Plantation accounting and management practices in the US and the British West Indies at the end of their slavery eras

  1. Lookup NU author(s)
  2. Professor Richard Fleischman
  3. Professor David McCollum-Oldroyd
  4. Professor Thomas Tyson
Author(s)Fleischman RK, Oldroyd D, Tyson T
Publication type Article
JournalEconomic History Review
ISSN (print)0013-0117
ISSN (electronic)1468-0289
Full text for this publication is not currently held within this repository. Alternative links are provided below where available.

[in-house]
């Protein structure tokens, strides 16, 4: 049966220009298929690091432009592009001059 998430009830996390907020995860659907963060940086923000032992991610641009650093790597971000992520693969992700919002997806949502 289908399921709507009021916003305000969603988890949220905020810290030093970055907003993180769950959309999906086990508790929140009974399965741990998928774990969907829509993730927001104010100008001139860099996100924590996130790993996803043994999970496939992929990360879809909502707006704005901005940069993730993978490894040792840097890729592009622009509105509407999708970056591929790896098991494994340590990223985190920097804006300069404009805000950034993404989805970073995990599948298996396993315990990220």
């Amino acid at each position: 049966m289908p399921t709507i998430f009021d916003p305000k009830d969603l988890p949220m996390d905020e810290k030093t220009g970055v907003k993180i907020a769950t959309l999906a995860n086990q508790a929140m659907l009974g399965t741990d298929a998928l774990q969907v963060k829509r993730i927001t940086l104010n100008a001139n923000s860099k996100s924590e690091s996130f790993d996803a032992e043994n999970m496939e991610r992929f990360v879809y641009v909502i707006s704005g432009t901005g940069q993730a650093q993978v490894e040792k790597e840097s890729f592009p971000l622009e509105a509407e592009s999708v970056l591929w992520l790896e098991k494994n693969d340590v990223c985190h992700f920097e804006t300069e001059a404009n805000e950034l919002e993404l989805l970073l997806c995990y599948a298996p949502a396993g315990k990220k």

This paper examines comparatively the slavery systems of the United States and the British West Indies before and after their respective emancipations. The primary focus is on how differential factors in the two plantation economies, such as racial control, labour structures, and governmental mandates, impacted the development of accounting and those performing accounting functions. Other factors, such as plantation size and ownership structure, not only influenced accounting practices but management issues as well. These factors resulted in accounting’s substantially greater development in the British Caribbean, both in terms of the number of practitioners and the volume and uniformity of accounting records.
Actions    Link to this publication

Altmetrics provided by Altmetric